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There are many ways of being Māori. Ethnicity in New Zealand historically has been based on biology and a caste system, but has now moved to a more contemporary approach that assumes ethnicity is not static and predetermined. Instead, ethnicity and culture are viewed as intertwined aspects of a person's identity that are influenced by our social environment and therefore can change as we mature and our context shifts (Cormack, 2010; Kukutai & Didham, 2009). This means that any combination of physical features and cultural beliefs can be found in people who self-identify as Māori. In short, it is not possible to assume that someone is Māori or non-Māori based on her or his appearance or lifestyle. Asking the tangata whai i te ora (person on his or her recovery journey) is the only way to be certain about someone's ethnicity, and is a vital part of the first assessment.
For Māori, health and culture are intricately linked, so when a person identifies as Māori there are vital aspects of te ao Māori (the Māori worldview) that must be incorporated into her or his mental health experiences in order to provide safe and effective care. In this chapter we discuss how practitioners from all cultural backgrounds can develop practices that engage with tangata whai i te ora and whānau in mental health and addiction settings. The chapter will be helpful for people practising in the New Zealand context, as well as those who encounter people of Māori background and culture in Australia. It will also assist practitioners to consider how institutional racism might influence their ability to care for Māori, and will encourage the exploration of personal cultural beliefs to transcend this. The Tidal Model's Ten Commitments (Buchanan-Barker & Barker, 2006) will be presented as a framework for developing culturally safe practice.
I recall during one of my admissions being told by a Māori nurse that I had no right to talk about culture. She spoke to me in Māori and demanded that I translate it. I turned to her and said ‘You know I wasn't bought up in a Māori environment; I don't have to speak te reo to feel Māori’.
Infants with CHD often experience growth failure. Ensuring optimal growth before surgery is associated with improved outcomes and has emerged as a significant cause of parental stress. Parents have reported a perceived lack of accessible feeding information for infants with CHD. To address this gap, the aim of this study was to develop feeding information to better support parents.
Materials and methods:
A search for existing material on six electronic databases and an internet search for unpublished (grey) literature on feeding information for infants with CHD were carried out. Following the development of feeding information, semi-structured interview(s) with parents/health-care professionals were completed, focusing on whether the information was easy to understand, relevant, provided sufficient information around feeding/feeding difficulties, and whether there were any information gaps. Iterative changes were made to the information following each interview. The process was completed until thematic saturation was achieved.
A total of 23 unique articles were identified of which 5 studies were included. From the grey literature, four web pages were reviewed. A total of 22 parents and 25 health-care professionals were interviewed. All parents/health-care professionals felt that the feeding information developed provided sufficient information; however, many wanted information on how to introduce complementary food, particularly if weaning was delayed.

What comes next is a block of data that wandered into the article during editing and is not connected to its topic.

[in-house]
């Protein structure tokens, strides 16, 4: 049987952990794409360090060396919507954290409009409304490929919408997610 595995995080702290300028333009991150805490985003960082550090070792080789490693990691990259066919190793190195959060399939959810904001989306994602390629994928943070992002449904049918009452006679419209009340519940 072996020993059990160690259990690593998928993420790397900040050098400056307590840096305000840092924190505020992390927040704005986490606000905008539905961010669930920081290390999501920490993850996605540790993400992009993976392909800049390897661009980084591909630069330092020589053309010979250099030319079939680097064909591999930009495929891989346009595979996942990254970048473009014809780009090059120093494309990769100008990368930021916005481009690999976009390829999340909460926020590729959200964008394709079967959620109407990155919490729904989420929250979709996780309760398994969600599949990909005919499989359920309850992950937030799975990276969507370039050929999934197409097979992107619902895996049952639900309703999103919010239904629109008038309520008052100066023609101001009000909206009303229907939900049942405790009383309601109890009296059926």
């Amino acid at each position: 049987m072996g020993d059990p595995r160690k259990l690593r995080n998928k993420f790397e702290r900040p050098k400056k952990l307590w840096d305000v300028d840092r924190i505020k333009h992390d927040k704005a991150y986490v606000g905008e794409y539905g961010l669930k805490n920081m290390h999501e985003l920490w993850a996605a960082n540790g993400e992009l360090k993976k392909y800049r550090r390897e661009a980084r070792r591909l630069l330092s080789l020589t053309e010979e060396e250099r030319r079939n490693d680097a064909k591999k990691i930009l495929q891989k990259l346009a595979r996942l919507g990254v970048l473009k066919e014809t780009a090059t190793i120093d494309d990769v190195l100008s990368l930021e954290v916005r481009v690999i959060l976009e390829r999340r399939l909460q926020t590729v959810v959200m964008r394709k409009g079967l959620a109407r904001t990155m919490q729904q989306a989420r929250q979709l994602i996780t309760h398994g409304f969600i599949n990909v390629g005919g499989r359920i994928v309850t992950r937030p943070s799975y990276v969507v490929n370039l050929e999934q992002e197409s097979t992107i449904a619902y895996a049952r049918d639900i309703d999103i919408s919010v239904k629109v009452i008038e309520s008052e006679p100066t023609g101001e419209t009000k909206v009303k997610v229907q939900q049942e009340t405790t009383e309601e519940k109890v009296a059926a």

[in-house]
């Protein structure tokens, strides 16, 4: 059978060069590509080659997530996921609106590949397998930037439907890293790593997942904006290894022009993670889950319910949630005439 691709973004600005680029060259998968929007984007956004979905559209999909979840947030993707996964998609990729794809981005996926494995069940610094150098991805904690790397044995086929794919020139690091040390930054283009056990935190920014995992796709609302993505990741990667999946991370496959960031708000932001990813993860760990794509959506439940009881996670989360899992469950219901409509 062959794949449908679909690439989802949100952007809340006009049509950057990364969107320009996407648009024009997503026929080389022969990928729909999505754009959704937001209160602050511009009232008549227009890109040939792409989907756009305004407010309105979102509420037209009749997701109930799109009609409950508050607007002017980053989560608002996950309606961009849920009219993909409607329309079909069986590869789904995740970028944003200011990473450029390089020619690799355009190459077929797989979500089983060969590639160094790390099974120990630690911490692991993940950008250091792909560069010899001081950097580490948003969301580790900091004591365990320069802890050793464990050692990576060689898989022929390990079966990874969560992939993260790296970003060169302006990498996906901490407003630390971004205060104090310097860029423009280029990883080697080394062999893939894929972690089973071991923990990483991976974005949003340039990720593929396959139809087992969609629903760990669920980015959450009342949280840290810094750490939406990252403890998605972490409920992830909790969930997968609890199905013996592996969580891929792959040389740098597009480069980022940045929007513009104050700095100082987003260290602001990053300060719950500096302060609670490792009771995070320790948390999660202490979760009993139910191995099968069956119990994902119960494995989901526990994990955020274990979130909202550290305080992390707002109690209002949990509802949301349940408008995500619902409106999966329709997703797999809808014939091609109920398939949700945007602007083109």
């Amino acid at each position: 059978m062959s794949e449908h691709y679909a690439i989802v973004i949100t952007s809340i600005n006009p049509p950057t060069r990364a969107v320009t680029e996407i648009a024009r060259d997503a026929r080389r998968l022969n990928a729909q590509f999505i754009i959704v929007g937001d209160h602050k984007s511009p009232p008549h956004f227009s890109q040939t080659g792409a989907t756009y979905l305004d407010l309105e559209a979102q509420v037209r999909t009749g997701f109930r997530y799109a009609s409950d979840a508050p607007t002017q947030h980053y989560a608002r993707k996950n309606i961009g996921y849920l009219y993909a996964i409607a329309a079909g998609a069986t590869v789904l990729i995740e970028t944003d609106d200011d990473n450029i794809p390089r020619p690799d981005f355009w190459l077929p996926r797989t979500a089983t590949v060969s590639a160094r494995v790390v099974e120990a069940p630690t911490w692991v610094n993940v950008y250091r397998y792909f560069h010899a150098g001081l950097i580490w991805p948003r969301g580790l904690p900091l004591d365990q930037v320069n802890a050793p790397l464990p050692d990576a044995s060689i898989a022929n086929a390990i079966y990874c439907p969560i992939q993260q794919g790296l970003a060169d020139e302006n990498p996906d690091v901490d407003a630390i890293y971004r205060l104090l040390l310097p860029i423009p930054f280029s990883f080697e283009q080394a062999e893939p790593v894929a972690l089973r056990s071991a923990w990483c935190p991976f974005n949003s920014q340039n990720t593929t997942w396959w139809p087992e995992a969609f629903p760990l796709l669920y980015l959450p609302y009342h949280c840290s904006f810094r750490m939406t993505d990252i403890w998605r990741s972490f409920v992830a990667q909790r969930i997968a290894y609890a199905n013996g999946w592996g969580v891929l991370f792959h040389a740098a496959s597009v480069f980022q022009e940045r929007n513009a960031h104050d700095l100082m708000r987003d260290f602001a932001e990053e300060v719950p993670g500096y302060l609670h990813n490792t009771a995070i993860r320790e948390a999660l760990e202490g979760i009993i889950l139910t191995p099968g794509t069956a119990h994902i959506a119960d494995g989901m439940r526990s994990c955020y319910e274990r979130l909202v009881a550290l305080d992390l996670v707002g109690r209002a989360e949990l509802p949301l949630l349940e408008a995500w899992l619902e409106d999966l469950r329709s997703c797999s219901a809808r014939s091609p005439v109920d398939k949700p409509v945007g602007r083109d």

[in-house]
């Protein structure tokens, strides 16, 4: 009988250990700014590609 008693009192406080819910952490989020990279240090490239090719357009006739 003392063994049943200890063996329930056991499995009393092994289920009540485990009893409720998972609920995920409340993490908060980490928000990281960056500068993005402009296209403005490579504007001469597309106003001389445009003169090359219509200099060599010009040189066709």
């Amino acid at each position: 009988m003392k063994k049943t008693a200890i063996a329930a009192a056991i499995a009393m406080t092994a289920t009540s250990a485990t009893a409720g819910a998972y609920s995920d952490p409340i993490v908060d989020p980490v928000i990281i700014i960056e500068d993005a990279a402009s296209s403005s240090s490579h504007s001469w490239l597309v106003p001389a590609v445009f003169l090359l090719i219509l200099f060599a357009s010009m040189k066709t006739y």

This study describes the development of feeding information for infants with CHD. From parent interviews, gaps identified focused on the introduction of complementary foods and uncertainty regarding the feeding journey beyond surgery.
This article argues for a cross-culturally pluralistic conception of spiritual exemplarity. Three main modes of exemplarity are identified, distinguished by their underlying aspirations, which I label ‘allegiance’, ‘enlightened insight’, and ‘emulation’. After challenging some attempts to privilege the modes of exemplarity characteristic of theistic religions, I argue that perhaps the fullest example of the aspiration to emulation is the form of Daoism presented in The Book of Zhuāngzǐ. I conclude that what one finds across different cultures and traditions is a plurality of modes of spiritual exemplarity that should be acknowledge and explored, rather than given more reductive analyses that narrow our sense of the variety of ways of living a spiritual life.
Tombs and cairns present a dating challenge when the human remains are unstratified, incomplete and dispersed. By considering the distribution of time intervals between deaths as a possible a priori condition of multiple burials of select groups, a Bayesian model is suggested that may constrain the uncertainty date range of the group. The method may also address the wide uncertainties seen in radiocarbon calibration on a calibration curve plateau. The mathematical justification for the choice of Log Normal intervals, between death events, is first presented, followed by worked examples that compare the treatment of groups of 22 dates using Phase then Sequence with interval gaps. Finally, scenarios of potential Select Groups are examined, to demonstrate the efficacy of this alternative heuristic model to current model treatments.